• access control, hashes, digital signatures, MACs
    (message authentication codes), write-once
    storage...
  • Repudiation
  • logging, audit trails, digital signatures, ...
  • Information Disclosure
  • access control, encryption, not storing secrets,
    ...
  • Denial of Service
  • graceful degradation, filtering, increase server
    resources
  • Elevation of Privilege
  • access control, sandboxing, ...

34
Example Email System
35
Potential threats to the e-mail system
  • Eavesdropping on e-mail
  • Communication over the Internet is relatively
    easy to eavesdrop
  • Hence, content of e-mail is by no means
    confidential
  • Critical information can be encrypted and in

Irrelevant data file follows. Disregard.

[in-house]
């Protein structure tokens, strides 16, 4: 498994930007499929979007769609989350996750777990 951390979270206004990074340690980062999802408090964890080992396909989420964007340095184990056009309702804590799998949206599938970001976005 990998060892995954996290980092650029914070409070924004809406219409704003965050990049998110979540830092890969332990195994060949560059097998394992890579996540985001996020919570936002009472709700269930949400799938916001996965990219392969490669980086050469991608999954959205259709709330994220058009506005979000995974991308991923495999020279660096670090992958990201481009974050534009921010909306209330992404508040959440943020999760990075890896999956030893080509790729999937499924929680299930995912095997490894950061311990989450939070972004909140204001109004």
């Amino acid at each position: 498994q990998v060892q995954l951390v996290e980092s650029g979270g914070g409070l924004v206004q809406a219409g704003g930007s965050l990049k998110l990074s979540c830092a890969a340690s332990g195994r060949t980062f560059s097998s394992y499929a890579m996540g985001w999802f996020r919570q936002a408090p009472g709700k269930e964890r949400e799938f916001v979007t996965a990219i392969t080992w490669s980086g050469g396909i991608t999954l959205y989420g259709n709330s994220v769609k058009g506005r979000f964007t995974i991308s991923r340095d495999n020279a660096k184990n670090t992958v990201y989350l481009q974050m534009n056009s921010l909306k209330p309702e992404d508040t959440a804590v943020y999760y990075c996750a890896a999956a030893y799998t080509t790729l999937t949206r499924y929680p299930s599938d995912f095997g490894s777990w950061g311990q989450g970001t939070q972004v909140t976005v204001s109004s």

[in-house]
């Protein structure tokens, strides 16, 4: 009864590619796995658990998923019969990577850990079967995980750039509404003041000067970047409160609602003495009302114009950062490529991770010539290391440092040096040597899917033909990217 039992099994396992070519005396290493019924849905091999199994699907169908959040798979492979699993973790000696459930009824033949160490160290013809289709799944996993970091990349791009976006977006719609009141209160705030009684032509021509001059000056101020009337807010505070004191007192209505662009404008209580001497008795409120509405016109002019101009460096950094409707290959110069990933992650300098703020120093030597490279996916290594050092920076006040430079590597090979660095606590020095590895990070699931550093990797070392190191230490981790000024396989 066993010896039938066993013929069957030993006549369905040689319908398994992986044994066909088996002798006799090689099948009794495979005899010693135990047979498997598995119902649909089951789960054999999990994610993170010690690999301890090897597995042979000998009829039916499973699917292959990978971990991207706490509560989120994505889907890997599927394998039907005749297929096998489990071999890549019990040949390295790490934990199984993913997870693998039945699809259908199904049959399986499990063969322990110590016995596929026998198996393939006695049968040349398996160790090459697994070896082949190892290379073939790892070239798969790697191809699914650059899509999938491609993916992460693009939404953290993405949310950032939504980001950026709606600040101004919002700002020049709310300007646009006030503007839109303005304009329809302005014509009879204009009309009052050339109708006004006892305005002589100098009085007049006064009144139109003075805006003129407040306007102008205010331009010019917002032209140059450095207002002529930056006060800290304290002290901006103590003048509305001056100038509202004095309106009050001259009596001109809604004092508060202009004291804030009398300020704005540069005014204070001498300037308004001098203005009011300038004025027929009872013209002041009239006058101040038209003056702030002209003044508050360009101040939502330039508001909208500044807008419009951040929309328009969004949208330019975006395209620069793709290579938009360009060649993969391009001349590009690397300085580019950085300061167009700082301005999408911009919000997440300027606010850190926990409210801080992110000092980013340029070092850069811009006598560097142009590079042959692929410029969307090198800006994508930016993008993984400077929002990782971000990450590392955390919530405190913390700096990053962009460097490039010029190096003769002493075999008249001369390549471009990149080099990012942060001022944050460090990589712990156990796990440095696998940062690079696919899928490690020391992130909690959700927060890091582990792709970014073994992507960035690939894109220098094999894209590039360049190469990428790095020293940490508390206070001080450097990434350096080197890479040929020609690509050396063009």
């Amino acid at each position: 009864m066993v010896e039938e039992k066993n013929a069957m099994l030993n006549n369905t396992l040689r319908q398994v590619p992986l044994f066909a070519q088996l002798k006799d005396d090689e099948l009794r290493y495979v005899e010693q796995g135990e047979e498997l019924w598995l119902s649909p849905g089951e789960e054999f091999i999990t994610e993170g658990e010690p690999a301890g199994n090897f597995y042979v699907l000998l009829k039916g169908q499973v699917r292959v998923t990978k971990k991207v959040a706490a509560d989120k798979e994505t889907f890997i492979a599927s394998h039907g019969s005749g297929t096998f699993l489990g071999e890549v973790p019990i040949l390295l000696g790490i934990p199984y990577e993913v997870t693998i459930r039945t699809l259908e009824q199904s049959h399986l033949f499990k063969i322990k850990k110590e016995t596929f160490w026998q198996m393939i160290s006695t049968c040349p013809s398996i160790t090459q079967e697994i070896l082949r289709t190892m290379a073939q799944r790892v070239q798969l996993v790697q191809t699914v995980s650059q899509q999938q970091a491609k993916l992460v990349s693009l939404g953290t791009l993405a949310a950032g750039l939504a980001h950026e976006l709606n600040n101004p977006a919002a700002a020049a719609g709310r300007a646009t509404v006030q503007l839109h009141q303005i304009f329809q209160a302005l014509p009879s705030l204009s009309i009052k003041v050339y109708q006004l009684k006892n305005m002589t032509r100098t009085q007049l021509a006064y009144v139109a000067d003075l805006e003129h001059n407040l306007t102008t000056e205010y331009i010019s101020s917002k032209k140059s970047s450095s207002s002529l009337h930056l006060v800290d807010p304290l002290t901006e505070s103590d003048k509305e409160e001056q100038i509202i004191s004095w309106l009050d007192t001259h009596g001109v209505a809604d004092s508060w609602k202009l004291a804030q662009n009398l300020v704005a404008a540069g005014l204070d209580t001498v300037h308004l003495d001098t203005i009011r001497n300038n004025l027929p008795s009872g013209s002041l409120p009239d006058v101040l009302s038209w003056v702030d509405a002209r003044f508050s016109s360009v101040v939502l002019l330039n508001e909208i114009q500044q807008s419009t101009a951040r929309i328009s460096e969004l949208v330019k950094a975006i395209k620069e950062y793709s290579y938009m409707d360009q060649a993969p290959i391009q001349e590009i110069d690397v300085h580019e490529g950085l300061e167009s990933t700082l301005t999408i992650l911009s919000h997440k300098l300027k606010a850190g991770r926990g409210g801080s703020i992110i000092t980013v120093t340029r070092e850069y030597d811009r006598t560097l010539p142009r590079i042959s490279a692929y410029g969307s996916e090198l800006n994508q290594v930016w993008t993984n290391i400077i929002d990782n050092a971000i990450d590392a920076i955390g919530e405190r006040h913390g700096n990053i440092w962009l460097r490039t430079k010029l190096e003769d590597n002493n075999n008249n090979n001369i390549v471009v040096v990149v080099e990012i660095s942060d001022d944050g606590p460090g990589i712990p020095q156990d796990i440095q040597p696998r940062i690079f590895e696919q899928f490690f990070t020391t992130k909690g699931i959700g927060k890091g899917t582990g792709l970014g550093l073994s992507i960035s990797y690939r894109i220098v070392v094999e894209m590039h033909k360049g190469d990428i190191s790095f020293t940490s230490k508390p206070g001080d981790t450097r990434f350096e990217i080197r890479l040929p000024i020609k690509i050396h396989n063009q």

email attachment
  • Modifying e-mail
  • Interception of the communication (e.g. between
    the two MTSs) allows an attacker to modify the
    e-mail
  • Hence, integrity of the e-mail is not guaranteed
  • Spoofing e-mail
  • MTS blindly believes other MTS about who the
    sender of the e-mail is
  • Hence, no guarantee about the identity of the
    sender
  • Attacks against the mail servers
  • Server is a trusted software layer, making a
    limited functionality (sending/receiving mail)
    available to all clients
  • Email as an attack dispersion channel

36
Attack Formats
  • Spam
  • Marketer can send massive amounts of unsolicited
    e-mail
  • Denial-of-service attacks
  • Amount of storage space on mail server can be
    exhausted by receiving too many very big e-mails
  • A mail server is slowed down by too many received
    emails